BEIJING — Mongolia's Communist Party newspaper warned a pro-reform group Friday not to push too far in its efforts to promote democratic change. It was the first official public criticism of the remote Asian nation's fledgling reform movement.
A foreign source in Ulan Bator, the capital, said the comments in the daily newspaper Unen came after a street rally Jan. 13 that attracted up to 5,000 people, and several incidents of vandalism this week, including the theft of a small statue of Stalin.
The source said one article in the paper pinpointed several leaders of the newly formed Mongolian Democratic Union and said they were going "too far" in pushing for democratic reform.
The MDU, thought to be composed mainly of intellectuals and artists, staged two rallies in December that drew crowds in the hundreds, and then held the larger Jan. 13 demonstration.
During the latest demonstration, speakers for the first time criticized government leaders by name and demanded that Yumjaagiyn Tsedenbal, Mongolia's autocratic ruler for more than three decades before he was purged in 1984, be put on trial.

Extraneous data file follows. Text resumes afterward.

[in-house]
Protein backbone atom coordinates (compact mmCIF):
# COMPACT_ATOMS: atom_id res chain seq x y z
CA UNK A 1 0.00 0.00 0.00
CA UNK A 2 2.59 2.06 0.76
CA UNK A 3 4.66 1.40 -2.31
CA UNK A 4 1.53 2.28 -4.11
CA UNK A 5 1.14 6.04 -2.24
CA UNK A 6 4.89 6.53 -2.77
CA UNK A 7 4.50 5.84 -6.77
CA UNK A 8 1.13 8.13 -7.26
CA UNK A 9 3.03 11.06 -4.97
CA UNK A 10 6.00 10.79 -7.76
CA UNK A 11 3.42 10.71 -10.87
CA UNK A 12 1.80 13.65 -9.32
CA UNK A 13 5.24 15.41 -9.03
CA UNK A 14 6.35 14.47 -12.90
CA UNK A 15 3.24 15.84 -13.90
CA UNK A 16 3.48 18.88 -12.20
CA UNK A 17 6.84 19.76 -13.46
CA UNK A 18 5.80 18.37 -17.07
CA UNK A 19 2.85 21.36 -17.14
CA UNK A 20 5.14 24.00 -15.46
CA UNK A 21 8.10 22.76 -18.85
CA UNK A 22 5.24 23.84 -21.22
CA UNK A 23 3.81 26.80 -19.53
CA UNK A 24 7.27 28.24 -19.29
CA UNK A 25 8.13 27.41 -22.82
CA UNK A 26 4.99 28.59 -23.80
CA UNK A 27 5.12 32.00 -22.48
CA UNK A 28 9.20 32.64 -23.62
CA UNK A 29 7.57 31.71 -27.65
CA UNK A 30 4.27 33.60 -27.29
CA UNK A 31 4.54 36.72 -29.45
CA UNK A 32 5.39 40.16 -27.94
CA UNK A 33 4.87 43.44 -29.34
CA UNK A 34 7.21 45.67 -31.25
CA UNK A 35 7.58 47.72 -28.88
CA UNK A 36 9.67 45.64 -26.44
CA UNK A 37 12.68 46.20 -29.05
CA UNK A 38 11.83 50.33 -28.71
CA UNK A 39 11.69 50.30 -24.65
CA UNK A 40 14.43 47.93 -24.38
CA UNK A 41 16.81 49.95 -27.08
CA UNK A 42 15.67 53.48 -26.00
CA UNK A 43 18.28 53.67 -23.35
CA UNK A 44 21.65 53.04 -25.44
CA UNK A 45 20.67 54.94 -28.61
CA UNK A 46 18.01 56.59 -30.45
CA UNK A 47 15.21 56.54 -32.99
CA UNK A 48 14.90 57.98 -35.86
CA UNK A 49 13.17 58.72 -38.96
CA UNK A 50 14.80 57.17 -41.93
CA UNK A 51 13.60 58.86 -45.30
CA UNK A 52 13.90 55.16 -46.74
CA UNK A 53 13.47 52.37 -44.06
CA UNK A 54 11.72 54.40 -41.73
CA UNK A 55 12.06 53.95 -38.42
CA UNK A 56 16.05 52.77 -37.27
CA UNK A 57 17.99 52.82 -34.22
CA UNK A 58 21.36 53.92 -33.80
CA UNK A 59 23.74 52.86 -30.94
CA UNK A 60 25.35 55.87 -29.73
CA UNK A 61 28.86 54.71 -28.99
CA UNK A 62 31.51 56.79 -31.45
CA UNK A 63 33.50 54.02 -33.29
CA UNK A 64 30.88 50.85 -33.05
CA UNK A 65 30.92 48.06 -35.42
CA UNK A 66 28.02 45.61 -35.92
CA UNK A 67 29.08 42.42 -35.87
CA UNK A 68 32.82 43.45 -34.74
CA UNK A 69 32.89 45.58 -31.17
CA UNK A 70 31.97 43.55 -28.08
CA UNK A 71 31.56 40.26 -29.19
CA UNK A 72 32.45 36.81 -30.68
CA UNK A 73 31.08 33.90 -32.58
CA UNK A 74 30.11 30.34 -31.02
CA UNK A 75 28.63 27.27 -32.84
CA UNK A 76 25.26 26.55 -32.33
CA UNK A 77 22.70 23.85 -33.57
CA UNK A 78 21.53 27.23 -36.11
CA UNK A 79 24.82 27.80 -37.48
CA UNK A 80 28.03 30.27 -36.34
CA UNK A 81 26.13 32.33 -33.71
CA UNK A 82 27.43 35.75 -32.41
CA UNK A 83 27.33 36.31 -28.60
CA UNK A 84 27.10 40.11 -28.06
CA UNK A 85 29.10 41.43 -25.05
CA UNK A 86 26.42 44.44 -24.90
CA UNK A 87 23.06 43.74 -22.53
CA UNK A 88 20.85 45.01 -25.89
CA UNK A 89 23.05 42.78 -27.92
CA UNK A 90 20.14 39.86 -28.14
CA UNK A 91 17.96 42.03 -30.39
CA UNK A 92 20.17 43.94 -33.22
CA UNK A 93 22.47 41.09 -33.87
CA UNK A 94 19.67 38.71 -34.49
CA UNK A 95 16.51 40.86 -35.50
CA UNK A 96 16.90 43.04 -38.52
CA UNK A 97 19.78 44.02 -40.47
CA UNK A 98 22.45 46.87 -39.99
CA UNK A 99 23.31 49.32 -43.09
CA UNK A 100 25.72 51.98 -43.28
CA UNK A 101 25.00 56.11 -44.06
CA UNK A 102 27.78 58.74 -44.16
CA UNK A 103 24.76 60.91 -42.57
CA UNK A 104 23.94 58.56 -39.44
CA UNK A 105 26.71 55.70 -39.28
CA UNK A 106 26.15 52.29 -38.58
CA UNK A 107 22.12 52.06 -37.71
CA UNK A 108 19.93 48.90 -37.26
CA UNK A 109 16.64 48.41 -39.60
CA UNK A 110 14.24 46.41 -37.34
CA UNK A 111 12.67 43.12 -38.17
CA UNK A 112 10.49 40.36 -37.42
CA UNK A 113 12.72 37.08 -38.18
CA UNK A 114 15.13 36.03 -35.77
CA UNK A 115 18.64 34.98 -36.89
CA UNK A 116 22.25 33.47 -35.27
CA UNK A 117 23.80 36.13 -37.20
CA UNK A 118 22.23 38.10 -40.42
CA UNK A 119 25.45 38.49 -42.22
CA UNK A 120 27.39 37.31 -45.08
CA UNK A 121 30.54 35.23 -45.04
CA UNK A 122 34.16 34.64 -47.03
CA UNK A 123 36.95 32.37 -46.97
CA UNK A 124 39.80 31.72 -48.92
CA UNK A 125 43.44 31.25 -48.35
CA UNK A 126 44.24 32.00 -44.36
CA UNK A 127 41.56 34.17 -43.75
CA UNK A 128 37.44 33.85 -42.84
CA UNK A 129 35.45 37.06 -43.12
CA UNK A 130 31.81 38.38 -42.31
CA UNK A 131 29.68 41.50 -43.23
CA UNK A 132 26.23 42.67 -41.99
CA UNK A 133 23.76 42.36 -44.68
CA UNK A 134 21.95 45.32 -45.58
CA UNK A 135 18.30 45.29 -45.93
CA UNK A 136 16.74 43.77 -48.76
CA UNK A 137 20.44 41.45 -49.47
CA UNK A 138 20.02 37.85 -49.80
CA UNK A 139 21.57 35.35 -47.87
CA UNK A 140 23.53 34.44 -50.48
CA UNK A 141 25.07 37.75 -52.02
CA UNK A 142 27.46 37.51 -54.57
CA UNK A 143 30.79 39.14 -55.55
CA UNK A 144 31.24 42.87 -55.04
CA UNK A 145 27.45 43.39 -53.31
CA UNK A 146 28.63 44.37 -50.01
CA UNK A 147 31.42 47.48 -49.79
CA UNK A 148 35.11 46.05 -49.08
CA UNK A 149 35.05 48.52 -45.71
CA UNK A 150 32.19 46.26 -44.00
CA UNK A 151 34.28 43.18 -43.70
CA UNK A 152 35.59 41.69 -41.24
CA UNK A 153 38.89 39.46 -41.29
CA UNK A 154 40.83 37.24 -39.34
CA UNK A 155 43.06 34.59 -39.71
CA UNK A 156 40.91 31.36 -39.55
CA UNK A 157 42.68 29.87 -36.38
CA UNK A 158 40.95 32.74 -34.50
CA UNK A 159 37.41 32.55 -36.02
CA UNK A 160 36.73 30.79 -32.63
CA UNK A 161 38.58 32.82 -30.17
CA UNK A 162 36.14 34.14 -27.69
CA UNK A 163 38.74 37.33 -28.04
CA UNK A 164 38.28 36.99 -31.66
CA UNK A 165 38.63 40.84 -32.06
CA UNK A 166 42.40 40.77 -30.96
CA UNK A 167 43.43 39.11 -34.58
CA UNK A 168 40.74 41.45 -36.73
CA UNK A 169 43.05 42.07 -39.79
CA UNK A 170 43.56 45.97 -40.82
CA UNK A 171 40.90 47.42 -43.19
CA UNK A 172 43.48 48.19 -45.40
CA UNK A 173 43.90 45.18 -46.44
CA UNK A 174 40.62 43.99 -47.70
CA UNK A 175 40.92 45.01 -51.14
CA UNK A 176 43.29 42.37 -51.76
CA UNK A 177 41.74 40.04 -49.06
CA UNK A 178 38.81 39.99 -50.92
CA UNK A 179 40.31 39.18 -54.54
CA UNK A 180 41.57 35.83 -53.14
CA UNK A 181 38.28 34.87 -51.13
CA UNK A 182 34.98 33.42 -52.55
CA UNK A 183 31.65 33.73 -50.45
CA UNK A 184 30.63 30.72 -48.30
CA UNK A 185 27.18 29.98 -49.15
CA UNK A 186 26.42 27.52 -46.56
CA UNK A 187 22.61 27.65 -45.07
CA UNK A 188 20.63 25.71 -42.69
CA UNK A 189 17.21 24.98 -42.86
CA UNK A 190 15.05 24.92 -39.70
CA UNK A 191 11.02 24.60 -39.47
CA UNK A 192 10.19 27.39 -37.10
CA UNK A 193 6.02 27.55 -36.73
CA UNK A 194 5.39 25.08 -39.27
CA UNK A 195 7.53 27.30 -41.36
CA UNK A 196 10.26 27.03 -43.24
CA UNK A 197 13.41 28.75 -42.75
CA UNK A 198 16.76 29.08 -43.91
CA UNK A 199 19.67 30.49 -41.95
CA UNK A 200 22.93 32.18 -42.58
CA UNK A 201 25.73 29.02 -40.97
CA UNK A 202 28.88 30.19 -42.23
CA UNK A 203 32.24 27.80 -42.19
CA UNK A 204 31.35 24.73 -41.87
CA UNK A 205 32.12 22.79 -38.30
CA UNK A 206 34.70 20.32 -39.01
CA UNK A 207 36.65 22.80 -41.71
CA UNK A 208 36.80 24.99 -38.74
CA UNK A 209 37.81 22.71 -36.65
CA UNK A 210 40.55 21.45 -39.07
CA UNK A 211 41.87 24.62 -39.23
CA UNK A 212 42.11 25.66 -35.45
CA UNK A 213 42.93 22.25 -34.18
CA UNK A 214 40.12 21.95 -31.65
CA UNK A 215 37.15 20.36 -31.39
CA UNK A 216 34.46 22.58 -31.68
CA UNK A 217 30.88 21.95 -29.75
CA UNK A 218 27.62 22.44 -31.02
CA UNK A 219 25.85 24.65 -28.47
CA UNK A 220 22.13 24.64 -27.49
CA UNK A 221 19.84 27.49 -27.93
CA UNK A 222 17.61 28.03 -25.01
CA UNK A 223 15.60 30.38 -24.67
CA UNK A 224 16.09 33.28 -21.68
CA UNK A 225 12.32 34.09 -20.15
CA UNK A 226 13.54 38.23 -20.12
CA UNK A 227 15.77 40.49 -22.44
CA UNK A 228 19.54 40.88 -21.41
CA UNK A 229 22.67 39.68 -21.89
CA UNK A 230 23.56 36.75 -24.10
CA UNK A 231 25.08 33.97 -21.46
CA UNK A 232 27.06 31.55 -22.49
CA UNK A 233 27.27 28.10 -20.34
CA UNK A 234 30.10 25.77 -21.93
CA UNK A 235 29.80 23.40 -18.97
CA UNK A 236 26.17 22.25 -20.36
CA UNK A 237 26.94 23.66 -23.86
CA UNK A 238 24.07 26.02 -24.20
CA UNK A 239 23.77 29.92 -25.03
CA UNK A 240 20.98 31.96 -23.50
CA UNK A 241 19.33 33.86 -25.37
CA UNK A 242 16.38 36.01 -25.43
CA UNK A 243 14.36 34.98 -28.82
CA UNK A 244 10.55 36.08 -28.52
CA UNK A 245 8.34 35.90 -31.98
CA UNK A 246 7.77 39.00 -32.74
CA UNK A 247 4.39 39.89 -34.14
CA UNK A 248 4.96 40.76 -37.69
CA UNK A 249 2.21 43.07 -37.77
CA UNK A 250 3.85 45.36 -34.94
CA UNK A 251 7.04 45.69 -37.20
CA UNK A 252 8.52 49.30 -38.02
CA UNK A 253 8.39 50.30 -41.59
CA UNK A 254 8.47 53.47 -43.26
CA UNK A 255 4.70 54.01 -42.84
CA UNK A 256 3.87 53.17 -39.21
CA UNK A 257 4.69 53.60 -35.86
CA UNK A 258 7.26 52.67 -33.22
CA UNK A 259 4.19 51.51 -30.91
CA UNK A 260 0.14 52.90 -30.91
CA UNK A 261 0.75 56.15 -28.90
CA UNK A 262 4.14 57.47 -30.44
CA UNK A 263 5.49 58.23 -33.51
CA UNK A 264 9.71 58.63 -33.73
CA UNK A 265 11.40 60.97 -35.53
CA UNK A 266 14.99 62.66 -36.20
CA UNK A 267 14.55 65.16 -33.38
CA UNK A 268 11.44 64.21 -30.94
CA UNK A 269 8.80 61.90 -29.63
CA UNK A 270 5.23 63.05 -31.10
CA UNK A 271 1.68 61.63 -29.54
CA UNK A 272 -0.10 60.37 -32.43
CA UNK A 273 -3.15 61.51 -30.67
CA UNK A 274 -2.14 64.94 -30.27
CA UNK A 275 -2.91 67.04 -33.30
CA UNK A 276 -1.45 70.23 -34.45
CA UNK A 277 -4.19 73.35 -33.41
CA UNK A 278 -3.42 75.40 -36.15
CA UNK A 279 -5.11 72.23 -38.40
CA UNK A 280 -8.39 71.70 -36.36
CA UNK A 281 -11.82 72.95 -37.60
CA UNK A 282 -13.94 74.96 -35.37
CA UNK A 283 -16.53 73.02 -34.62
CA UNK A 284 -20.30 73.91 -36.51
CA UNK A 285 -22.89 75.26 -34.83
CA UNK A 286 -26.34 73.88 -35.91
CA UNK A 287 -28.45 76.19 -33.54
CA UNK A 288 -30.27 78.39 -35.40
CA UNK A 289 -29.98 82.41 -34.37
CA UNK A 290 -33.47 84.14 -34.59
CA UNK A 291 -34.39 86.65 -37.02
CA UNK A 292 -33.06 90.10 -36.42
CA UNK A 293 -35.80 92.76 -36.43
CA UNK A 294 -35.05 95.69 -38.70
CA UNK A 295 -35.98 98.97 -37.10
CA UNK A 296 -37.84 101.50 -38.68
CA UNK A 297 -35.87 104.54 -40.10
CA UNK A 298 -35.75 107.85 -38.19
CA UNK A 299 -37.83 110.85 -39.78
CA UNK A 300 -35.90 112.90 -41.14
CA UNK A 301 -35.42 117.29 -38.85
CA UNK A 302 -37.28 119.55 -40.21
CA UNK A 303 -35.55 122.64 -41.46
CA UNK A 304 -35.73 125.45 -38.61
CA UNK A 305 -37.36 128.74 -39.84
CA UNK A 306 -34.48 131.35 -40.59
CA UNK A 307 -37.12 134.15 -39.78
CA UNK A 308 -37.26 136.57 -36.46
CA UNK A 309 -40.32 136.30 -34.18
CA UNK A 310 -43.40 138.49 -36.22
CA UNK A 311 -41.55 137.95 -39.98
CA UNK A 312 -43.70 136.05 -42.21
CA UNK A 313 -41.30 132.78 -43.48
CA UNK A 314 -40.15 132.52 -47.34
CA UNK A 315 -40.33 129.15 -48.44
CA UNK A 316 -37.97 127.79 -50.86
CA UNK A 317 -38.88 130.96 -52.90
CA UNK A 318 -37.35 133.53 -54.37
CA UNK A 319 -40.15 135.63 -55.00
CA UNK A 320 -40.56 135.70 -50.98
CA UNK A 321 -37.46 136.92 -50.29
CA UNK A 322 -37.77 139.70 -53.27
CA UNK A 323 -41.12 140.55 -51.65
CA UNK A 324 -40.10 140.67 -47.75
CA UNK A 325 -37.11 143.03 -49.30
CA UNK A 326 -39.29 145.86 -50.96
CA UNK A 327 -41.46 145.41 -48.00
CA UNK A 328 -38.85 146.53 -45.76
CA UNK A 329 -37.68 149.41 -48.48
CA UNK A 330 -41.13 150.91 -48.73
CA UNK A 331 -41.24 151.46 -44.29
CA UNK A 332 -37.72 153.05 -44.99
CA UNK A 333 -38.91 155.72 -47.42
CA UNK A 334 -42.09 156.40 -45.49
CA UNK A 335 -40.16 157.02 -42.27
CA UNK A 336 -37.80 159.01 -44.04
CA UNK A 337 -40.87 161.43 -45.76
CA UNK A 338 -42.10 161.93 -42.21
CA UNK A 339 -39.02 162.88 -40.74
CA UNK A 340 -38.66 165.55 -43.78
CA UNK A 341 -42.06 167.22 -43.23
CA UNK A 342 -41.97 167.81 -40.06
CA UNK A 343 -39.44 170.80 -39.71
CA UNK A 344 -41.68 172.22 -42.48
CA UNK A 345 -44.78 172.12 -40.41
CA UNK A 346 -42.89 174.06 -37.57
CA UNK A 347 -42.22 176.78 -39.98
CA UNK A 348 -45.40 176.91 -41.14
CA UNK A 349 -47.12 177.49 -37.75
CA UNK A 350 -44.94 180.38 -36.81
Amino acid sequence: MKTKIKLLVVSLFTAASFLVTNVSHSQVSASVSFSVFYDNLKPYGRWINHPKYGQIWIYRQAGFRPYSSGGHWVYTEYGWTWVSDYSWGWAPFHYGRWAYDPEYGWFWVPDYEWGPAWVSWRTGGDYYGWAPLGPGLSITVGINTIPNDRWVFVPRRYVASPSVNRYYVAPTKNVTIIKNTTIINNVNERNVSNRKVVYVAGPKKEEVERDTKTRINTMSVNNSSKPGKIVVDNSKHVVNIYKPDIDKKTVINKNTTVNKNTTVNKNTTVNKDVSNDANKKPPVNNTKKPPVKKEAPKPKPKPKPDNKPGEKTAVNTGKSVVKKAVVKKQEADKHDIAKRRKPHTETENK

The demonstrators were given permission for all three rallies and police made no attempt to interfere.
Mongolia, a nation of 2 million people scattered across a nation nearly the size of West Europe, has been a client state of the Soviet Union since the Communists took power in 1921.
It has cautiously taken up the economic and political reforms advanced by Soviet leader Mikhail S. Gorbachev, although little progress has been made in introducing market principles and there has been no serious challenge, as in East Europe, to Communist Party rule.
"No one is looking for a great confrontation such as happened in East Europe," the source said. "It's a very different cultural milieu here."
The source said the MDU plans to hold another rally Sunday. He said it was difficult to predict whether the authorities, now that they have criticized the movement, will try to stop it. "All of this is so new," he said.